KALISPELL, Mont. – Governor Greg Gianforte today met with landowners in Flathead County who are participating in Montana Fish, Wildlife and Parks (FWP) Block Management Program, increasing public access and hunting opportunities for Montanans.
“Through Block Management, Montanans have access to nearly 8 million acres of private land to hunt and recreate, and even more when considering the access those acres provide to adjacent or isolated public lands,” Gov. Gianforte said. “I’m grateful for all our landowner partners in the Block Management Program who increase access and hunting opportunities for Montanans.”
Gov. Gianforte and First Lady Susan Gianforte visit the Meuli Ranch Block Management Area
First, the governor visited the Meuli Ranch Block Management Area in Dayton, with 1,500 enrolled acres allowing an average of 220 hunter days per year.
Mike Meuli, owner of Meuli Ranch, explained to the governor why they participate in the program.
“It’s been a great program,” said Meuli. “It’s something that we believe in – public resources, land resources, letting the public get out and use them and use them well. We’ve loved having young kids get their first deer or elk here.”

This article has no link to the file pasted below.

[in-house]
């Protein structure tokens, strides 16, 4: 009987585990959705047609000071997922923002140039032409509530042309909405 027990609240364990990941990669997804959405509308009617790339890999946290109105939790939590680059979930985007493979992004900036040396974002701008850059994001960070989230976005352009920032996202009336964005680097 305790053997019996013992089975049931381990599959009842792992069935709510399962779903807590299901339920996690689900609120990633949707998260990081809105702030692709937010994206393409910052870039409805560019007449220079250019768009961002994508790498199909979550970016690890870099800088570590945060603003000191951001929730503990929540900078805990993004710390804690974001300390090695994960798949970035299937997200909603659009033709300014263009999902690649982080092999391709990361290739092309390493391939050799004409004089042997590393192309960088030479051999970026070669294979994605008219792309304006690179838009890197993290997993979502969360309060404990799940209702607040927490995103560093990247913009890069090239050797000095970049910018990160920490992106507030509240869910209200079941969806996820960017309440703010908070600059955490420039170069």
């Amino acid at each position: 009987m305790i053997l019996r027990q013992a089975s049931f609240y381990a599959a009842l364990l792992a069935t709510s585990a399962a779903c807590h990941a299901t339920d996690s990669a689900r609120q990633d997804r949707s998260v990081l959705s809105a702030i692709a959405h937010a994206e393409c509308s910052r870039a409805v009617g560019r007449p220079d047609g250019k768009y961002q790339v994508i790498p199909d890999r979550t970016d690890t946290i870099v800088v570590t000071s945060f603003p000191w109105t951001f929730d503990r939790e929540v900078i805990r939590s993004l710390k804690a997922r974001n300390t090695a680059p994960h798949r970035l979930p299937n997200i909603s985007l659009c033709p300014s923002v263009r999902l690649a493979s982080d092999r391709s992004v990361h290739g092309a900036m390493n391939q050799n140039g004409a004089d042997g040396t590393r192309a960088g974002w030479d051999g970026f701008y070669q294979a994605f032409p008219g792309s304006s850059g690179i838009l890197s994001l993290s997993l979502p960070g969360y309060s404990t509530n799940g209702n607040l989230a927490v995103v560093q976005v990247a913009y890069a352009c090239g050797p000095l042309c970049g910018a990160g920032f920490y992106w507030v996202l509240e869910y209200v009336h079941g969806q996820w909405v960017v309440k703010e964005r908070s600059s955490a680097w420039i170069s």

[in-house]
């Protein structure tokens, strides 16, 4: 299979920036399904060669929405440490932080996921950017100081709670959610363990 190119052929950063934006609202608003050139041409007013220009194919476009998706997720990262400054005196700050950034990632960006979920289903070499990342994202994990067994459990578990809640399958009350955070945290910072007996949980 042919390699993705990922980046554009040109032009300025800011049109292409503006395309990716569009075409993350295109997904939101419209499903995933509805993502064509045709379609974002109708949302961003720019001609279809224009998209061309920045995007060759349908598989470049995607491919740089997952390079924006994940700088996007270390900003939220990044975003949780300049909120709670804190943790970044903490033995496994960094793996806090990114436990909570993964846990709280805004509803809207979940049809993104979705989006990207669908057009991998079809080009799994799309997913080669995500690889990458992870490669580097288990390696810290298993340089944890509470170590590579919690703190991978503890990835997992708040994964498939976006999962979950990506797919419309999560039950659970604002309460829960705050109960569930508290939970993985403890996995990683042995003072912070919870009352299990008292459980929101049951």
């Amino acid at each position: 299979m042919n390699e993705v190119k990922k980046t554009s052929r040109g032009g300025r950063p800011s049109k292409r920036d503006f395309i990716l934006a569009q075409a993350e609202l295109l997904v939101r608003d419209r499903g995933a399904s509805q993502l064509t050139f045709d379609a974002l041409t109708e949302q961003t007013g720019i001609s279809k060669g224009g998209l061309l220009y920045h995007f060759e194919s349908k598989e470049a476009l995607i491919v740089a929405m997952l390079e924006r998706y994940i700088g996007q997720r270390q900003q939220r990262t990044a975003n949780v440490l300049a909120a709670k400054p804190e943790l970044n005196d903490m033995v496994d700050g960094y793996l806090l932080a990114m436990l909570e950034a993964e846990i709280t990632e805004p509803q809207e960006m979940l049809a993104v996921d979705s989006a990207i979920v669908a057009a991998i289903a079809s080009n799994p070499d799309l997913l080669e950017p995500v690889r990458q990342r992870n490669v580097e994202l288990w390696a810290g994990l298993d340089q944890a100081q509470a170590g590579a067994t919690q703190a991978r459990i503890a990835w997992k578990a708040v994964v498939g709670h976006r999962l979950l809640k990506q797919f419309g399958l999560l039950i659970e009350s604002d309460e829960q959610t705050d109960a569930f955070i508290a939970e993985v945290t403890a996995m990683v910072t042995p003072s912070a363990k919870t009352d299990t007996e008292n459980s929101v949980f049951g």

During the visit, Gov. Gianforte urged legislators to send to his desk Senate Bill 58, a bill that would double the payment cap for landowners participating in Block Management.
“Increasing the payment cap for this program is good for hunters, and it’s good for landowners. I urge the legislature to get this to my desk,” said Gov. Gianforte.
The bill cleared the Montana Senate on a 45-3 vote in January. The measure was transmitted to the Montana House of Representatives on January 31, and the House Fish, Wildlife, and Parks Committee is scheduled to hear it on March 14.
Later in the evening, the governor attended the Region 1 Block Management Program dinner hosted by FWP. There are over 680,000 acres enrolled in Block Management in Region 1.
There, he recognized Stimson Lumber and Stoltz Lumber – which own corporate timberland properties in the region – for their continued participation in the program for over two decades, providing public access to tens of thousands of acres of land.
Formally started in 1985, the Block Management Program is a cooperative program between private landowners and FWP that provides the public with free hunting access to private land and helps landowners manage hunting activities..